Oh- then...the food in the movie! :) It made me realize that no one eats like that anymore. We're preprocessed, low cholesterol, low fat, lucky if we get a flavorless grilled chicken breast with our nasty over steamed frozen convenience veggies. Why? So we can live longer? Julia was in her 90's when she died. Be skinnier? People are more obese today than ever with our fake sugar, fake eggs, fake butters... (But then again who can afford to be a lobster killer or eat fresh duck? I know my kids grew up on "American Boiled Dinner" - hot dogs, frozen veggies and buttered egg noodles. It's what we could afford.) Still would it be so bad to eat one good, fresh home cooked meal a month?
To me, this movie showed two things:
1) The writer's journey-and no most don't have the story book Hollywood ending of bestseller and movie rights...sigh.
2)We've forgotten how to live...cook fresh real food, dress up in real fibers, set a table with napkins, table cloth and china, enjoy dinner with family and friends.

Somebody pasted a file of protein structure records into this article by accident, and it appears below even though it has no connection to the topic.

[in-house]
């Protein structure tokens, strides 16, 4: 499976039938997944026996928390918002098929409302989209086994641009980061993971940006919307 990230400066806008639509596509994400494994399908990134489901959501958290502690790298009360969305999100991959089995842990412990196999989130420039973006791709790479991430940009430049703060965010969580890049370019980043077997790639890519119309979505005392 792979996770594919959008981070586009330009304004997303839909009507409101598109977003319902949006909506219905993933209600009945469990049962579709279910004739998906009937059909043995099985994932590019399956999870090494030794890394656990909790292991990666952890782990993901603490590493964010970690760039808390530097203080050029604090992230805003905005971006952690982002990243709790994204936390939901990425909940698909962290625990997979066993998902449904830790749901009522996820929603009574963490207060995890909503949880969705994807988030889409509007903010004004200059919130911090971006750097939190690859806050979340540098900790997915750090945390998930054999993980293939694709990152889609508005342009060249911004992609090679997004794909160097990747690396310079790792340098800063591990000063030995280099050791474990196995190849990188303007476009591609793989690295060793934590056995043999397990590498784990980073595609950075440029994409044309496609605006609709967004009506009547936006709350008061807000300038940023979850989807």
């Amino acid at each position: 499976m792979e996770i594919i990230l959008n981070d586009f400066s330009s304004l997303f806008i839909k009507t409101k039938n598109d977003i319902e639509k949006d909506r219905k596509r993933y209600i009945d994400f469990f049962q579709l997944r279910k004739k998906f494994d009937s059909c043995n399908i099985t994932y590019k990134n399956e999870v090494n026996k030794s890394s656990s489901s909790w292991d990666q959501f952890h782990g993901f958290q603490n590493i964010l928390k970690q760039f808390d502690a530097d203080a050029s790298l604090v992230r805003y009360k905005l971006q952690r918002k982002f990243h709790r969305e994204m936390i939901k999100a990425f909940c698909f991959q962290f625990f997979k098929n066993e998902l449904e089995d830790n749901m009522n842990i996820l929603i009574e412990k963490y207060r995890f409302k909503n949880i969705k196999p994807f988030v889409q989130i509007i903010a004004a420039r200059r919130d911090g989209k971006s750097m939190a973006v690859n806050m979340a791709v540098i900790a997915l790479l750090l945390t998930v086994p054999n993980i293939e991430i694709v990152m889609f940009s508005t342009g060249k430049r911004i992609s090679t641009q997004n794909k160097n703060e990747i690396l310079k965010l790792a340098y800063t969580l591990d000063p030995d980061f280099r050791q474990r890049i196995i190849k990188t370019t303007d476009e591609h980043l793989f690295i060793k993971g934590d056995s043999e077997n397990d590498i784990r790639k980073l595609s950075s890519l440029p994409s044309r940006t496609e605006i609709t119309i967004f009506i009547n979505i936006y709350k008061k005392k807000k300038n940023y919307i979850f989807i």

So, see the movie if you can, it's big fun. But more importantly-create a life with passion and romance, "a big mess on the floor..." and "never apologize... after all who's to know if you mess it up."

Cheers!

9 comments:

Marty said...

I went to see this movie late last night with my beautiful wife. Meryl Streep was wonderful as Julia Childs and Amy Adams is always so dang cute.

But to me it was the writer/director Nora Ephron that was the true star. Her screenplay was brilliant and truly illustrated the worth of a GREAT writer.

Nancy J. Parra said...

Hi Marty, I completely agree!

Jessica said...

At first I didn't know who Julia Child is, but now I do. :-) Sounds like a really good movie.
I wish I knew how to make "real" food. I made a homemade cherry pie and was amazed at how easy it was to make a crust. Just shortening and flour and something else. LOL Can't remember. But the point is, I thought it would be hard, and it wasn't, and then I wondered-- Why do we have frozen ones if it's this easy?